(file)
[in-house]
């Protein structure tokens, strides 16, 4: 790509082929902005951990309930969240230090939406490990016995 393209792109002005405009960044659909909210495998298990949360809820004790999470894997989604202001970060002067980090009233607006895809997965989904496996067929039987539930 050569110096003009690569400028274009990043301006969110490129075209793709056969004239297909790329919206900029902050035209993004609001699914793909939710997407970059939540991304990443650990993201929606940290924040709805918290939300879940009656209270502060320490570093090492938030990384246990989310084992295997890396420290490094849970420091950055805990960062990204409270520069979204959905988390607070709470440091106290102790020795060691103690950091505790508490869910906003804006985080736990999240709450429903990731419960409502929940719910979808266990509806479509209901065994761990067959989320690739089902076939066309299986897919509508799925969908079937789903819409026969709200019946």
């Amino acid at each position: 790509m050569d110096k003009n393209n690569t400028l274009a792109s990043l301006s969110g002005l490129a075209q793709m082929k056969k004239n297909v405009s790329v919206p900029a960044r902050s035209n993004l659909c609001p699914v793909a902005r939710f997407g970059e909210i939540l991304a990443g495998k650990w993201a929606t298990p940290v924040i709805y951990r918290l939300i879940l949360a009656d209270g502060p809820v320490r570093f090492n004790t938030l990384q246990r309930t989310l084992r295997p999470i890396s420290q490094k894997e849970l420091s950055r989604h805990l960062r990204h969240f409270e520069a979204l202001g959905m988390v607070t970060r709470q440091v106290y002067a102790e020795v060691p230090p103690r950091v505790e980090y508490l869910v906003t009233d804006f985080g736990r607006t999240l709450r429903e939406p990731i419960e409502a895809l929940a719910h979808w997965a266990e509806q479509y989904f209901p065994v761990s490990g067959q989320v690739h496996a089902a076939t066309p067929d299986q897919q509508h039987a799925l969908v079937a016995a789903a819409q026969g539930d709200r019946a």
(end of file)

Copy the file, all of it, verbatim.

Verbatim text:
[in-house]
């Protein structure tokens, strides 16, 4: 790509082929902005951990309930969240230090939406490990016995 393209792109002005405009960044659909909210495998298990949360809820004790999470894997989604202001970060002067980090009233607006895809997965989904496996067929039987539930 050569110096003009690569400028274009990043301006969110490129075209793709056969004239297909790329919206900029902050035209993004609001699914793909939710997407970059939540991304990443650990993201929606940290924040709805918290939300879940009656209270502060320490570093090492938030990384246990989310084992295997890396420290490094849970420091950055805990960062990204409270520069979204959905988390607070709470440091106290102790020795060691103690950091505790508490869910906003804006985080736990999240709450429903990731419960409502929940719910979808266990509806479509209901065994761990067959989320690739089902076939066309299986897919509508799925969908079937789903819409026969709200019946």
């Amino acid at each position: 790509m050569d110096k003009n393209n690569t400028l274009a792109s990043l301006s969110g002005l490129a075209q793709m082929k056969k004239n297909v405009s790329v919206p900029a960044r902050s035209n993004l659909c609001p699914v793909a902005r939710f997407g970059e909210i939540l991304a990443g495998k650990w993201a929606t298990p940290v924040i709805y951990r918290l939300i879940l949360a009656d209270g502060p809820v320490r570093f090492n004790t938030l990384q246990r309930t989310l084992r295997p999470i890396s420290q490094k894997e849970l420091s950055r989604h805990l960062r990204h969240f409270e520069a979204l202001g959905m988390v607070t970060r709470q440091v106290y002067a102790e020795v060691p230090p103690r950091v505790e980090y508490l869910v906003t009233d804006f985080g736990r607006t999240l709450r429903e939406p990731i419960e409502a895809l929940a719910h979808w997965a266990e509806q479509y989904f209901p065994v761990s490990g067959q989320v690739h496996a089902a076939t066309p067929d299986q897919q509508h039987a799925l969908v079937a016995a789903a819409q026969g539930d709200r019946a």